10 AMINI: The Oath…

I swear by Apollo the physician, and Aesculapius the surgeon, likewise Hygeia and Panacea, and call all the gods and goddesses to witness, that I will observe and keep this underwritten oath, to the utmost of my power and judgment.

I will reverence my master who taught me the art. Equally with my parents, will I allow him things necessary for his support, and will consider his sons as brothers. I will teach them my art without reward or agreement; and I will impart all my acquirement, instructions, and whatever I know, to my master’s children, as to my own; and likewise to all my pupils, who shall bind and tie themselves by a professional oath, but to none else.

With regard to healing the sick, I will devise and order for them the best diet, according to my judgment and means; and I will take care that they suffer no hurt or damage.

Nor shall any man’s entreaty prevail upon me to administer poison to anyone; neither will I counsel any man to do so. Moreover, I will give no sort of medicine to any pregnant woman, with a view to destroy the child.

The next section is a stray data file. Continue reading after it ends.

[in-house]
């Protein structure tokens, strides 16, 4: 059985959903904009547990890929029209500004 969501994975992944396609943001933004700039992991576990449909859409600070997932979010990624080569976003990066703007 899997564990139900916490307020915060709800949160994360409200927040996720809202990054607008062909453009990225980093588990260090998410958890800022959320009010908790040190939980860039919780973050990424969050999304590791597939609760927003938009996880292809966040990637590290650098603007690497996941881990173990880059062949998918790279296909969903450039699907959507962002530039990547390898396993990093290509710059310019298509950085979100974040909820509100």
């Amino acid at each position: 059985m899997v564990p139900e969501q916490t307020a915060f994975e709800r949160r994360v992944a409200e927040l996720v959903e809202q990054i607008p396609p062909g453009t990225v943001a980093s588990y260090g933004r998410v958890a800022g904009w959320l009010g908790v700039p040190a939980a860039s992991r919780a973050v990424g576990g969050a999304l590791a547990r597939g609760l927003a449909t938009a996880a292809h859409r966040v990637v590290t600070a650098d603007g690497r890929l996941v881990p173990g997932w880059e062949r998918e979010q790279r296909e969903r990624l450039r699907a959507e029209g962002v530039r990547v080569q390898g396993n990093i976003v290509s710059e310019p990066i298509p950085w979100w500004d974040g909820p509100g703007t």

Further, I will comport myself and use my knowledge in a godly manner.

I will not cut for the stone, but will commit that affair entirely to the surgeons.

Whatsoever house I may enter, my visit shall be for the convenience and advantage of the patient; and I will willingly refrain from doing any injury or wrong from falsehood, and (in an especial manner) from acts of an amorous nature, whatever may be the rank of those who it may be my duty to cure, whether mistress or servant, bond or free.

Whatever, in the course of my practice, I may see or hear (even when not invited), whatever I may happen to obtain knowledge of, if it be not proper to repeat it, I will keep sacred and secret within my own breast.

If I faithfully observe this oath, may I thrive and prosper in my fortune and profession, and live in the estimation of posterity; or on breach thereof, may the reverse be my fate!

These sacred writings proudly hang in the patients’ lounge of Professor Ludwik Lachowski’s clinic. Alongside – and all in solid black frames – are his practicing licence, a fraying graduation certificate from some school of medicine in Poland, and two photos of his graduation – a much younger man distinguishly robed with award in hand and the other with his proud but now long departed parents. His father Eusebius Lachowski, Anglo-Polish, met his mother Sabina Chawema, during the colonial era and together they had 2 children. His sister Eugenia Marahaba, lives in the leafier Lovingtown of Nairobi with her husband and son Theo. Lach, short for Lachowski, pronounced Lax is the Professor’s preferred byname and those in Amini are most careful to enunciate as so because it has a not very pleasant translation in one of the local dialects.

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